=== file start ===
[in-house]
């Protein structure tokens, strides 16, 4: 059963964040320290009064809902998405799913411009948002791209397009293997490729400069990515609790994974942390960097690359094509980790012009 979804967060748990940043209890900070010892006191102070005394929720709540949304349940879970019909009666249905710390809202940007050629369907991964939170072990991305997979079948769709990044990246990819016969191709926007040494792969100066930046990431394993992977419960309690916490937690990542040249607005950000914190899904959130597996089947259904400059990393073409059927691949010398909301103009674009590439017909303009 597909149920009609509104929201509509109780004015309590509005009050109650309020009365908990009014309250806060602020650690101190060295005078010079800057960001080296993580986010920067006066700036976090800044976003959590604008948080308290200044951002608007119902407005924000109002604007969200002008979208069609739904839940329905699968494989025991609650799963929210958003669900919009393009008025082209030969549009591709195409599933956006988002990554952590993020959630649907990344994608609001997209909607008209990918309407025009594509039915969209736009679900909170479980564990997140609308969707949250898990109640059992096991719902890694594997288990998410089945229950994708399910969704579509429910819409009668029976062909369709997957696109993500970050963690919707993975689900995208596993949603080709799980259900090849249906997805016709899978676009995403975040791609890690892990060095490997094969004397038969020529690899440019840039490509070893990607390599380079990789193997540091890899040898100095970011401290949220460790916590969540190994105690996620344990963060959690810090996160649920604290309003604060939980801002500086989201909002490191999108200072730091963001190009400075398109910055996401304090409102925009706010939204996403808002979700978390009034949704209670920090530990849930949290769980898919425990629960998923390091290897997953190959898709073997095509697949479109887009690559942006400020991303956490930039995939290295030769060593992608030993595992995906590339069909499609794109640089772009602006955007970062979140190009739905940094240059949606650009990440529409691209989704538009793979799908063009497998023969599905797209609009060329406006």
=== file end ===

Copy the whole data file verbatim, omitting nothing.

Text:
[in-house]
């Protein structure tokens, strides 16, 4: 059963964040320290009064809902998405799913411009948002791209397009293997490729400069990515609790994974942390960097690359094509980790012009 979804967060748990940043209890900070010892006191102070005394929720709540949304349940879970019909009666249905710390809202940007050629369907991964939170072990991305997979079948769709990044990246990819016969191709926007040494792969100066930046990431394993992977419960309690916490937690990542040249607005950000914190899904959130597996089947259904400059990393073409059927691949010398909301103009674009590439017909303009 597909149920009609509104929201509509109780004015309590509005009050109650309020009365908990009014309250806060602020650690101190060295005078010079800057960001080296993580986010920067006066700036976090800044976003959590604008948080308290200044951002608007119902407005924000109002604007969200002008979208069609739904839940329905699968494989025991609650799963929210958003669900919009393009008025082209030969549009591709195409599933956006988002990554952590993020959630649907990344994608609001997209909607008209990918309407025009594509039915969209736009679900909170479980564990997140609308969707949250898990109640059992096991719902890694594997288990998410089945229950994708399910969704579509429910819409009668029976062909369709997957696109993500970050963690919707993975689900995208596993949603080709799980259900090849249906997805016709899978676009995403975040791609890690892990060095490997094969004397038969020529690899440019840039490509070893990607390599380079990789193997540091890899040898100095970011401290949220460790916590969540190994105690996620344990963060959690810090996160649920604290309003604060939980801002500086989201909002490191999108200072730091963001190009400075398109910055996401304090409102925009706010939204996403808002979700978390009034949704209670920090530990849930949290769980898919425990629960998923390091290897997953190959898709073997095509697949479109887009690559942006400020991303956490930039995939290295030769060593992608030993595992995906590339069909499609794109640089772009602006955007970062979140190009739905940094240059949606650009990440529409691209989704538009793979799908063009497998023969599905797209609009060329406006």